Anyway, what I wanted to say is that while writing at home seems to work well for a lot of people, I find it hard to do both work writing and personal writing in the same space. For whatever reason I need a little separation of church and state. I’m seriously considering getting a co-working space so that I can go somewhere and more easily put myself into the mindset of my paid gig (like hey I’m at work now, it’s time for work). Coffeeshops can do the trick but are so often distracting for one reason or another, and at home I always find a reason to break concentration. (It’s gotten even worse since I got a dog.)

    Great thread, Kim. Excited for your book. Let us know what ends up working for you.

  25. Annie says:

    I think the most important thing is, as others have said, Apply Butt to Chair, combined with shitty first draft. When I am writing, I write 1000 words a day– I can keep going or stop once I hit that magic number. I treat it like a 9-5 job (really more like 8-3 since I write from home and have kids.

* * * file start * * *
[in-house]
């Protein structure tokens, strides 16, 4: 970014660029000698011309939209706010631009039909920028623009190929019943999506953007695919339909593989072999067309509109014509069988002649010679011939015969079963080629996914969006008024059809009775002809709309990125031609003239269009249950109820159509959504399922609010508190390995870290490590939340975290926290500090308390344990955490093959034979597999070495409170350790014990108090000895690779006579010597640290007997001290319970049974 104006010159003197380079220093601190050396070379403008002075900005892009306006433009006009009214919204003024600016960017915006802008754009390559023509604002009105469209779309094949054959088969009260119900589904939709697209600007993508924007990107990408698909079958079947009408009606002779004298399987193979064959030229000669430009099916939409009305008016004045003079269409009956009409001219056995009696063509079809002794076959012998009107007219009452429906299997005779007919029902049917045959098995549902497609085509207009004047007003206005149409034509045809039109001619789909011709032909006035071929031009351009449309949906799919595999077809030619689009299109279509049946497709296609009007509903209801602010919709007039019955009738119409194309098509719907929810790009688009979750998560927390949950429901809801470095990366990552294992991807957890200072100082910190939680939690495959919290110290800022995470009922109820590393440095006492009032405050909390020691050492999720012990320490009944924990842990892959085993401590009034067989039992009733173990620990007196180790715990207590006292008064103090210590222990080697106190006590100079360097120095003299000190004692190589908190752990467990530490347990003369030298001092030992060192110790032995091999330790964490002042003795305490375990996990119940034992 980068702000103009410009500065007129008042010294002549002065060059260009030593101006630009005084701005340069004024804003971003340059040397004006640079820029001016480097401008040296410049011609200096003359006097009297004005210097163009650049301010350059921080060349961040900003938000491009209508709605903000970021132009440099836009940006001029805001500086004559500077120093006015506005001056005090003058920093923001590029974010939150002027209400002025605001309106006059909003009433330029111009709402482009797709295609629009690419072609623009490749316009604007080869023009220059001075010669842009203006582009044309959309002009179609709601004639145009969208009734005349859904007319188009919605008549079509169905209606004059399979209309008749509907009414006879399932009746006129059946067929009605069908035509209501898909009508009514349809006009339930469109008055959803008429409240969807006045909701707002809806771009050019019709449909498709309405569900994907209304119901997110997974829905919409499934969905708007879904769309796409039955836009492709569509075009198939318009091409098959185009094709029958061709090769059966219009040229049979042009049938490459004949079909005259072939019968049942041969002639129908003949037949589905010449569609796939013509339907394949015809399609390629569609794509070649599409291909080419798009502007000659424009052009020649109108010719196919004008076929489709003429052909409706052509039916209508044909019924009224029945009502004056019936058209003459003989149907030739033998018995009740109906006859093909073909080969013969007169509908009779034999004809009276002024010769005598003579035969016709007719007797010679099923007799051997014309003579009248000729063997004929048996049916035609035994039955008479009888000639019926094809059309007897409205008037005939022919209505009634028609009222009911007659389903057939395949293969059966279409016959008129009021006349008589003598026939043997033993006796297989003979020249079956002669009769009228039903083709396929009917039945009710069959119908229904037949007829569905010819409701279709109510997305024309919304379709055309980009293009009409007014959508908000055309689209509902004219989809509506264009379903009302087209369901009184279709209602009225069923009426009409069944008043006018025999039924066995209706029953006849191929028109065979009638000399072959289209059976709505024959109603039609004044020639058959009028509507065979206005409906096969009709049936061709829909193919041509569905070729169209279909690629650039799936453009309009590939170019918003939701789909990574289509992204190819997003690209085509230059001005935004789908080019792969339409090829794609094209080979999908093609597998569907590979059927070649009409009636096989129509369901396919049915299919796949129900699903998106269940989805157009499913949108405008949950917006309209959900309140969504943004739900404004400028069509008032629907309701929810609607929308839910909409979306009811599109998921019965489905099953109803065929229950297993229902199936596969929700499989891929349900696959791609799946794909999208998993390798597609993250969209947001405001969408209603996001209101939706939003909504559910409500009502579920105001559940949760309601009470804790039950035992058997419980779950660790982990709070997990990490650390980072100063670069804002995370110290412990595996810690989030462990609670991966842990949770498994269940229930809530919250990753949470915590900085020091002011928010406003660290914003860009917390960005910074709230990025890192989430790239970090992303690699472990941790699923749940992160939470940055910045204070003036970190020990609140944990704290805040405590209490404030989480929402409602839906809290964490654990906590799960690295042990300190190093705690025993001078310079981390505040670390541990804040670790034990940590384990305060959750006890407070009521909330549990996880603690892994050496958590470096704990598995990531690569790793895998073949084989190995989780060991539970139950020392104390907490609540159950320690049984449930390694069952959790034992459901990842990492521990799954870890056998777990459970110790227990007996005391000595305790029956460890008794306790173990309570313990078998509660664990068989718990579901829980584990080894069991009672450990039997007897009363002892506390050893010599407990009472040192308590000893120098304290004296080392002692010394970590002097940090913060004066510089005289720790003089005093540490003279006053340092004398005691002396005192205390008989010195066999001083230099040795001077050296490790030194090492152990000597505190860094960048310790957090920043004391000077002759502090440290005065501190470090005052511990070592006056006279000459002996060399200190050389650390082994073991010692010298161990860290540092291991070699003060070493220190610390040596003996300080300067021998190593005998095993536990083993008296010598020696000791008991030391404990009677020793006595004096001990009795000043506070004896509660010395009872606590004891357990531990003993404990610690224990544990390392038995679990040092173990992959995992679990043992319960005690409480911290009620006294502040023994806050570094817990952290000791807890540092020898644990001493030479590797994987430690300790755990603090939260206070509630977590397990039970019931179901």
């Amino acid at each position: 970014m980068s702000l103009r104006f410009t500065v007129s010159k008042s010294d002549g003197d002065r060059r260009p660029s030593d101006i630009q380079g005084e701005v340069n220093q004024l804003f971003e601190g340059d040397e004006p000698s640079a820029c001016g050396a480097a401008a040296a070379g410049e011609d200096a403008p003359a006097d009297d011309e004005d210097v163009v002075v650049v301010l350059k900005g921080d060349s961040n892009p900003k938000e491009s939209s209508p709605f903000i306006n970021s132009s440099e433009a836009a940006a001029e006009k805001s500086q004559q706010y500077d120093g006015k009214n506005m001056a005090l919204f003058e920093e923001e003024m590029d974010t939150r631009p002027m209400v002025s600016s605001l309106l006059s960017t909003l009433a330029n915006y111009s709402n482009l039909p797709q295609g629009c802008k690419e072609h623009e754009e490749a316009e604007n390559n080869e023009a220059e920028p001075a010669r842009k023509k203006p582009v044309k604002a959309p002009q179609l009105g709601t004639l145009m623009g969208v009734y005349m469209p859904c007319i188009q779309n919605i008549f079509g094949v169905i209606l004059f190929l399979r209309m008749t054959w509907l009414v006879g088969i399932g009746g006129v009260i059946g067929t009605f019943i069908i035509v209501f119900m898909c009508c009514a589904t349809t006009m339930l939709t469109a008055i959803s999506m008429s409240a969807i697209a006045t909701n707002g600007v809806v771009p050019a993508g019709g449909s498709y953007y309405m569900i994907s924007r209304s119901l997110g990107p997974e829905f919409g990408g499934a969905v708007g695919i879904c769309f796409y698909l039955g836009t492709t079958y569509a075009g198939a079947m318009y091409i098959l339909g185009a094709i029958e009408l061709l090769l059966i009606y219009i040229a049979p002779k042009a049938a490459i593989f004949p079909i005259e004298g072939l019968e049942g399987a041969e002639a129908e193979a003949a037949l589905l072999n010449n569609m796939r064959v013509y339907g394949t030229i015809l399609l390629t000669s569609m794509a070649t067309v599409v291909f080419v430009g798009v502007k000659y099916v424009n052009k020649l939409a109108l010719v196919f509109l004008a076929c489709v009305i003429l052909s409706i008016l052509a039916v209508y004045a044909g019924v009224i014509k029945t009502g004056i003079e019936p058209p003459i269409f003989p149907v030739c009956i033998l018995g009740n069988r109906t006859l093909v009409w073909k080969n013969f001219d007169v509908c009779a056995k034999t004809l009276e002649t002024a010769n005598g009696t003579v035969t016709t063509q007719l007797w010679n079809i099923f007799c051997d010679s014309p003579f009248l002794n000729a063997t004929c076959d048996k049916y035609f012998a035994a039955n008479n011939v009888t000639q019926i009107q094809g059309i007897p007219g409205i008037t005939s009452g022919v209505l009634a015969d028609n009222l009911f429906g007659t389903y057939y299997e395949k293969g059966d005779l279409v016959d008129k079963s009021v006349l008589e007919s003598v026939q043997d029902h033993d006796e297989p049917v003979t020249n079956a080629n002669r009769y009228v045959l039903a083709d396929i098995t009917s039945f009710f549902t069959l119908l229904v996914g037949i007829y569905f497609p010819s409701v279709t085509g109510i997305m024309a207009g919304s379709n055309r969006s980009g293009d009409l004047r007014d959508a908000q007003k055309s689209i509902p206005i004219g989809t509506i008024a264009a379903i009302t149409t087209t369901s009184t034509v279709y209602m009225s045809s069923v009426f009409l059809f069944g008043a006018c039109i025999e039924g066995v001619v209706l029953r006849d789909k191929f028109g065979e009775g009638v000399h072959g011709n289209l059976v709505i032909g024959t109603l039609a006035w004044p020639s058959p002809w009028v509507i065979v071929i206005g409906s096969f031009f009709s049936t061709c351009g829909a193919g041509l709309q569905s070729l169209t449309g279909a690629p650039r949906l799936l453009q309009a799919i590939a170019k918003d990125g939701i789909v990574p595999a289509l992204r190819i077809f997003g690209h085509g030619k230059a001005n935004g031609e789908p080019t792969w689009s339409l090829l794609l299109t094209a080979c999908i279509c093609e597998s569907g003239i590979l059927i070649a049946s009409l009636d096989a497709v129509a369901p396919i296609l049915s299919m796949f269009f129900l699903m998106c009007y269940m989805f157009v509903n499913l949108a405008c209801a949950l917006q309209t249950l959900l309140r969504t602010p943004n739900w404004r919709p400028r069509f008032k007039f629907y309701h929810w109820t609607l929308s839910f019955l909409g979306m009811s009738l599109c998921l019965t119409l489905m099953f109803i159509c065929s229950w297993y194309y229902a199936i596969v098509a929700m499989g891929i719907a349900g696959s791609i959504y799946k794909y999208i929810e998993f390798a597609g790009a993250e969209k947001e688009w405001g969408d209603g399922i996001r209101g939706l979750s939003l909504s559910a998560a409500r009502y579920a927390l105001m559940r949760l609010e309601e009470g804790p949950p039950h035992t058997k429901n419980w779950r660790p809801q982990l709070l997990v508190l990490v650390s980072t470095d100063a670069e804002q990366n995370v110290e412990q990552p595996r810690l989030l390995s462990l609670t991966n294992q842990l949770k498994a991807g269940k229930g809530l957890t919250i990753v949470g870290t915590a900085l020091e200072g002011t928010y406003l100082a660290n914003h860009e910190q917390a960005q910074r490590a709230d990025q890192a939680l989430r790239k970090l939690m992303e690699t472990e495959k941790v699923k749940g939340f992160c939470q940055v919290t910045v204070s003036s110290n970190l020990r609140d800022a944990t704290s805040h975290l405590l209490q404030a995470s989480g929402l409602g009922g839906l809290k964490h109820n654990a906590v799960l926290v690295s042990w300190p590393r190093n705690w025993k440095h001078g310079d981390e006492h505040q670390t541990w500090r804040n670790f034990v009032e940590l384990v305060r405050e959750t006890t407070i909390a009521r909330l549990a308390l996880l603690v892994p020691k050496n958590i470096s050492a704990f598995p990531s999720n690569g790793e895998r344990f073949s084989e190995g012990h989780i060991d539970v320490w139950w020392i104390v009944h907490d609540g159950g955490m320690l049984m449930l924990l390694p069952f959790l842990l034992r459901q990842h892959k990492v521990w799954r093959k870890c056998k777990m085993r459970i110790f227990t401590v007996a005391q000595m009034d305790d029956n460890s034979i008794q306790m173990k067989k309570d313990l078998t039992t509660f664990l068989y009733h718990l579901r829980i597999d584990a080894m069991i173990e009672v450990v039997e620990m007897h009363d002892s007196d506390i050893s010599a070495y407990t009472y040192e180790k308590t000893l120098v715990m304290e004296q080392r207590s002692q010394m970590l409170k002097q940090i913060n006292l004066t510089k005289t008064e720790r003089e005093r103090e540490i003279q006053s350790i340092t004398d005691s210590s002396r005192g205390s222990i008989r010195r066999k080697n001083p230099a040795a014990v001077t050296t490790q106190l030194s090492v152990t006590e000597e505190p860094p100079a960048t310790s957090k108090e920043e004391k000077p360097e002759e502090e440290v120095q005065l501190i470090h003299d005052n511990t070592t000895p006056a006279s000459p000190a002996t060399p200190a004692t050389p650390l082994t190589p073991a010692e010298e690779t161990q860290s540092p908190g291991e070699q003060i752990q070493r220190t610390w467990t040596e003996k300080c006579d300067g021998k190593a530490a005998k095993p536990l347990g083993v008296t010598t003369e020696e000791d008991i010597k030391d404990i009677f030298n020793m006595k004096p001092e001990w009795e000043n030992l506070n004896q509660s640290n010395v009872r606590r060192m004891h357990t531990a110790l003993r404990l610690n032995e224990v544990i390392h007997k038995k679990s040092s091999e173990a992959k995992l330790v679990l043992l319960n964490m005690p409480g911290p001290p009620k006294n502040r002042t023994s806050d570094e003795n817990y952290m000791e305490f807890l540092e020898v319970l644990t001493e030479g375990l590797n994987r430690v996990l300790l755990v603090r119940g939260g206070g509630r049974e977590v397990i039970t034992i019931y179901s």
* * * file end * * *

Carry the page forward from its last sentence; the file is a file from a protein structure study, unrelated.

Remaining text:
I also never look back. I just write through the bad bits, and don’t start revising until I have a whole article/chapter (30+ pages). And I don’t stop to look things up– if I can’t find it in 5 minutes, I just put the issue in brackets and keep going.

  26. Mouse says:


  27. My suggestions are similar to others:
    1. Set a timer for an hour; usually once I start writing I enjoy it.
    2. I unplug the internet router. I always fall down the rabbit hole and the only way for me to avoid internet distraction is to shut it down. If I need to do research online, I’ll make a list ahead of time about what I need so I don’t veer too far off track and sometimes I’ll set a timer.
    3. Brainstorming and daydreaming are important parts of writing, so I try to sandwich a walk into my writing time. I always find that I have my best and most creative ideas when I do this, even if I’m not actively thinking about my writing project while walking.